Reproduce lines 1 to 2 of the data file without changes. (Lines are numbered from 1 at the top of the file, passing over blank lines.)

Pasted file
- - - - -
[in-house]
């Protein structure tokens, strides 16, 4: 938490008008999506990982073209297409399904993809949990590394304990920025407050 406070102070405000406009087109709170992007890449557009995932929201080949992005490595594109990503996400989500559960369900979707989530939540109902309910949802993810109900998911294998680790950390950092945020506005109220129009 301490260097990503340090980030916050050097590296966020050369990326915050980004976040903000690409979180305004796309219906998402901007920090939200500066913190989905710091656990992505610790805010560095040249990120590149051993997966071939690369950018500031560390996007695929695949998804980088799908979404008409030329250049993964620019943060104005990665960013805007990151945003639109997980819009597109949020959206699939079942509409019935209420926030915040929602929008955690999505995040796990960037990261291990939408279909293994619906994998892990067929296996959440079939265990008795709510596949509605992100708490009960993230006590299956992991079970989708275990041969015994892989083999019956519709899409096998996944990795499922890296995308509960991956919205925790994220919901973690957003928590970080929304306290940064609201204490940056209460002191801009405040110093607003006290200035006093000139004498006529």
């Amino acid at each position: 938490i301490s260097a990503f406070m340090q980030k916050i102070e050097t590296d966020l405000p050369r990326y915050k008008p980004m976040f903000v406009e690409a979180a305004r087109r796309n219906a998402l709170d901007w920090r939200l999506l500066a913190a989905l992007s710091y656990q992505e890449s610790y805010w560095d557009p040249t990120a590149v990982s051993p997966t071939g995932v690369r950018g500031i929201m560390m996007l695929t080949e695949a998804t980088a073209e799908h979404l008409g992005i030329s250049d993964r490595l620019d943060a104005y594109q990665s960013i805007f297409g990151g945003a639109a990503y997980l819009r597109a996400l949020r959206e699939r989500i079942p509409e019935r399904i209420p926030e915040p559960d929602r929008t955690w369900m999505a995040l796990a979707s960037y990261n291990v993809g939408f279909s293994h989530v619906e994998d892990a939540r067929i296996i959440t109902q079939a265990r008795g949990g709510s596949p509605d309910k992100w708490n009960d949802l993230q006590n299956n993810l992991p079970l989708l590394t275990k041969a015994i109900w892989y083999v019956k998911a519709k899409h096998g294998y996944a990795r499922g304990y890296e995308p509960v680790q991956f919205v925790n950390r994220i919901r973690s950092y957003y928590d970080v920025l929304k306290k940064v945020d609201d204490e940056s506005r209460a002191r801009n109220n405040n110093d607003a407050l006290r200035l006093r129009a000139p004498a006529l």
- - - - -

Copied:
[in-house]
């Protein structure tokens, strides 16, 4: 938490008008999506990982073209297409399904993809949990590394304990920025407050 406070102070405000406009087109709170992007890449557009995932929201080949992005490595594109990503996400989500559960369900979707989530939540109902309910949802993810109900998911294998680790950390950092945020506005109220129009 301490260097990503340090980030916050050097590296966020050369990326915050980004976040903000690409979180305004796309219906998402901007920090939200500066913190989905710091656990992505610790805010560095040249990120590149051993997966071939690369950018500031560390996007695929695949998804980088799908979404008409030329250049993964620019943060104005990665960013805007990151945003639109997980819009597109949020959206699939079942509409019935209420926030915040929602929008955690999505995040796990960037990261291990939408279909293994619906994998892990067929296996959440079939265990008795709510596949509605992100708490009960993230006590299956992991079970989708275990041969015994892989083999019956519709899409096998996944990795499922890296995308509960991956919205925790994220919901973690957003928590970080929304306290940064609201204490940056209460002191801009405040110093607003006290200035006093000139004498006529």